Web sense

Australian scientists are to lead an initiative to develop standards for sharing information collected by sensors and sensor networks over the internet.


Australian scientists at CSIRO will lead an international initiative to develop standards for sharing information collected by sensors and sensor networks over the internet.


Dr Kerry Taylor and Amit Parashar of CSIRO’s ICT Centre are to co-chair the World Wide Web Consortium’s (W3C) Semantic Sensor Network incubator group.


The incubator group is developing an ontology for different types of sensing devices, and a new standard to enable sensors to interact using the web, in the W3C’s XML format.


‘Together, they will smooth the way for large-scale interoperation of sensors and sensor networks – an important step in enabling a world-wide web of environmental sensors,’ Dr Taylor said.


‘This will be especially important to environmental scientists working on problems in biodiversity, water and climate change.’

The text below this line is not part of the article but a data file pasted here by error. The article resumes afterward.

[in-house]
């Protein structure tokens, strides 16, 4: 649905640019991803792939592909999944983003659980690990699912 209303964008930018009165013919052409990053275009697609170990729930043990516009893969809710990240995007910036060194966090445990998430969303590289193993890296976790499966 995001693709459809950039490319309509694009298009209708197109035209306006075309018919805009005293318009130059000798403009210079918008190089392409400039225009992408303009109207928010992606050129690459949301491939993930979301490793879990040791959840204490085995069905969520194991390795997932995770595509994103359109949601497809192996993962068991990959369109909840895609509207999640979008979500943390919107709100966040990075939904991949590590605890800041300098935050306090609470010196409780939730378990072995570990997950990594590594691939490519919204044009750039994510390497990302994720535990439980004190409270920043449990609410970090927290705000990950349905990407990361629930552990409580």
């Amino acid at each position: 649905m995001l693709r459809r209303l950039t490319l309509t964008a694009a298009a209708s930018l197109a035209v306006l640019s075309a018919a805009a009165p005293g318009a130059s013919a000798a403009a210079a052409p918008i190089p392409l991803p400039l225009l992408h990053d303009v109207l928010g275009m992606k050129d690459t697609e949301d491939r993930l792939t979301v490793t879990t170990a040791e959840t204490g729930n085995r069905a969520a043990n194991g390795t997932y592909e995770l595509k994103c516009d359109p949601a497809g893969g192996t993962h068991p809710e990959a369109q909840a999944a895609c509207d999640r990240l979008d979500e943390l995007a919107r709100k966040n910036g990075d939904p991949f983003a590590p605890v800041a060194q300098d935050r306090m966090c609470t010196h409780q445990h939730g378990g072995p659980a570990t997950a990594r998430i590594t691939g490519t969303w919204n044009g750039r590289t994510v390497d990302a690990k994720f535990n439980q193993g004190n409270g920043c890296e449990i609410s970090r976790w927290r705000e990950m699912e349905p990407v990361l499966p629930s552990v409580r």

CSIRO co-chairs the incubator group with Wright State University and the Open Geospatial Consortium, a non-profit, international, voluntary consensus standards organisation that is leading the development of standards for geospatial and location-based services.


The W3C itself is an international body responsible for developing global web standards.


It develops specifications, guidelines, software and web-based tools.


CSIRO’s research into sensors and sensor networks aims to increase the quality and reduce the cost of capturing environmental data.


The Australian W3C office has been hosted by CSIRO since 2005.